MOLLY MARX, Teacher, Head Start: The first thing you have to do is make them feel safe. And if you’re not making them feel safe, they are not going to learn or improve. So, most of how we teach starts with complete social-emotional. I am here. I will keep you safe. Help me keep it that way.

WOMAN: This is where I would like you to sit today to make sure your body is safe.

MOLLY KNIGHT RASKIN: In training programs held year-round, Head Start Trauma Smart teachers learn to validate extreme emotions referred to as (INAUDIBLE) feelings using calm and quiet voices. They are also armed with practical and cognitive tools to help kids soothe themselves.

MOLLY MARX: In our room, the safe spot is in a really quiet corner, and it’s filled with kind of pillows and blankets. And then we have a calm down box. There are several sensory things that they can play with. We have squishy balls. We have sunglasses.

MOLLY KNIGHT RASKIN: All of the methods are aimed at quieting a tidal wave of emotions that often overwhelms these kids. Neuroscientists have found that trauma causes arrested development in children’s brains. This leaves them vulnerable to triggers that adults around them often don’t see.

AVIS SMITH: It might be a smell. It might be a touch. It might be a sound that that child experienced during that traumatic event that is a reminder for that child of what happened.

MOLLY KNIGHT RASKIN: This is the case for Desiree, who suffered traumatic events, including the incarceration of her mother and the death of a close family member. Desiree was also the victim of abuse.

The incident was so traumatizing that her father, Derek Kazee, said he saw a total shift in her personality.

DEREK KAZEE: Before everything, like, she just — she was a people person. She loved being around people. After the experience happened, she tended to turn off. She didn’t really want to be around adults. She didn’t want to be around kids. She just wanted to be at home, her safe spot.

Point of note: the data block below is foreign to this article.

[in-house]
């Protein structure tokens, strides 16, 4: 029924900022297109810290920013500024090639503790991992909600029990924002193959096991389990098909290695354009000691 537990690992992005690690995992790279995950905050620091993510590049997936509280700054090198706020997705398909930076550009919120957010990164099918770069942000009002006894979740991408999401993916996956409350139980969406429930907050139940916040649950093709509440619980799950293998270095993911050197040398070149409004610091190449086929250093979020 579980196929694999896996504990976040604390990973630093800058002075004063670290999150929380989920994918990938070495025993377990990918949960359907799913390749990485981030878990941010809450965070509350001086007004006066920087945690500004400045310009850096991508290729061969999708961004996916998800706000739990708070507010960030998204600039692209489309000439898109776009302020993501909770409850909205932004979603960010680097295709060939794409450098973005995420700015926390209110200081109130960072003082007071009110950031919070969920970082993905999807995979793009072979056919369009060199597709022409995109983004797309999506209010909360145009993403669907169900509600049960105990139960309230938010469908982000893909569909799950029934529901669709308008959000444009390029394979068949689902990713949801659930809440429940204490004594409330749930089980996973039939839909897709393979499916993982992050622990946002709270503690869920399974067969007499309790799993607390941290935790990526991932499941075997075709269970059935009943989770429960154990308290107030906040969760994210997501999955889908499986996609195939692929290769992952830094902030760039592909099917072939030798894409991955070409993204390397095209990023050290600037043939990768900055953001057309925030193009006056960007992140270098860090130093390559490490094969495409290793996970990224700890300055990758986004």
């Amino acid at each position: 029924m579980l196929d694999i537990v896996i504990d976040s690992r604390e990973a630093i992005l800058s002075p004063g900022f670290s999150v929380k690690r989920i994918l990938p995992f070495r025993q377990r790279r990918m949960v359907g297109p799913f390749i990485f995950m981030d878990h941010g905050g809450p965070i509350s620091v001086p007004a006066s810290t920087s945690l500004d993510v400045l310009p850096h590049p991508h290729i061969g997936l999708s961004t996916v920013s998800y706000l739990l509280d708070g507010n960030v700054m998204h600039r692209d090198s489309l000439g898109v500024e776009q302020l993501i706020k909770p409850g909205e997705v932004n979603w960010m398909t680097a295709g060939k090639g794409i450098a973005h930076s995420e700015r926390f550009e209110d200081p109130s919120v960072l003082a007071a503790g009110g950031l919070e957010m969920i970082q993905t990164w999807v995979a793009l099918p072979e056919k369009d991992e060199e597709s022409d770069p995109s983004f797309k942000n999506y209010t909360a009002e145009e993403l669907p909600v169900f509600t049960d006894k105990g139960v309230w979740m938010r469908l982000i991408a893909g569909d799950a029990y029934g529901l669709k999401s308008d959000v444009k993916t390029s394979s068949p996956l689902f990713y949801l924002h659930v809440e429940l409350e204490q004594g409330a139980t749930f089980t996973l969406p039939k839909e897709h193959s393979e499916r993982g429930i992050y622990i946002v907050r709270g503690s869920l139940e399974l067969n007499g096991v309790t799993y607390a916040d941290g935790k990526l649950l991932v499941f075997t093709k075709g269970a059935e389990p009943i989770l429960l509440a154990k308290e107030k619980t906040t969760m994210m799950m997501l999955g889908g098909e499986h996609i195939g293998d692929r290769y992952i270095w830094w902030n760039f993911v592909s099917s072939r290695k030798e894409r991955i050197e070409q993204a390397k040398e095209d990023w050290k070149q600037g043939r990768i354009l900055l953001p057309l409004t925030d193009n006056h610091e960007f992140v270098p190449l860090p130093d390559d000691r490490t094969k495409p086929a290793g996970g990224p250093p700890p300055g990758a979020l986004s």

MOLLY KNIGHT RASKIN: Derek Kazee says it wasn’t until she began the trauma program that Desiree finally felt safe enough to go to school and to share her experience with the adults there. One of them was therapist Renee Silver, who works with kids individually to reinforce the self-regulating techniques of Head Start Trauma Smart.

In one activity, Silver applies lotion to Desiree’s hands.

RENEE SILVER: I’m going to get your pinkie and your ringy and your middle.

How often do kids get that nurturing, where each finger is individualized and pointed out, and they’re getting that focused attention, where nothing else matters? And so it really helps the kids. They — it’s almost like they melt.

MOLLY KNIGHT RASKIN: And it’s not just teachers and therapists who practice these techniques.

AVIS SMITH: Bus drivers, cooks, everyone who is in the life of that child.

Derek Kazee says he often works with Desiree at home, where they both use calm down stuff like counting and deep breathing.

DEREK KAZEE: Go ahead.

She tends to just walk away and calm herself down. And usually, like, before the program, she would just, you know, have a tantrum. Now she’s more in control of her feelings and her emotions. As a parent, it makes me completely happy.

MOLLY KNIGHT RASKIN: Head Start Trauma Smart is still in its early stages, but it’s already showing promising results; 100 percent of the children enrolled have moved on to kindergarten. It’s this kind of success that Hron says she hopes will boosts the program’s growth nationwide.

JANINE HRON: If we can pull this off across the country, the dividends will be phenomenal.

MOLLY KNIGHT RASKIN: Some of the Head Start Trauma Smart results are harder to measure. But to those who care for these children, they are impossible to miss.

DEREK KAZEE: All right.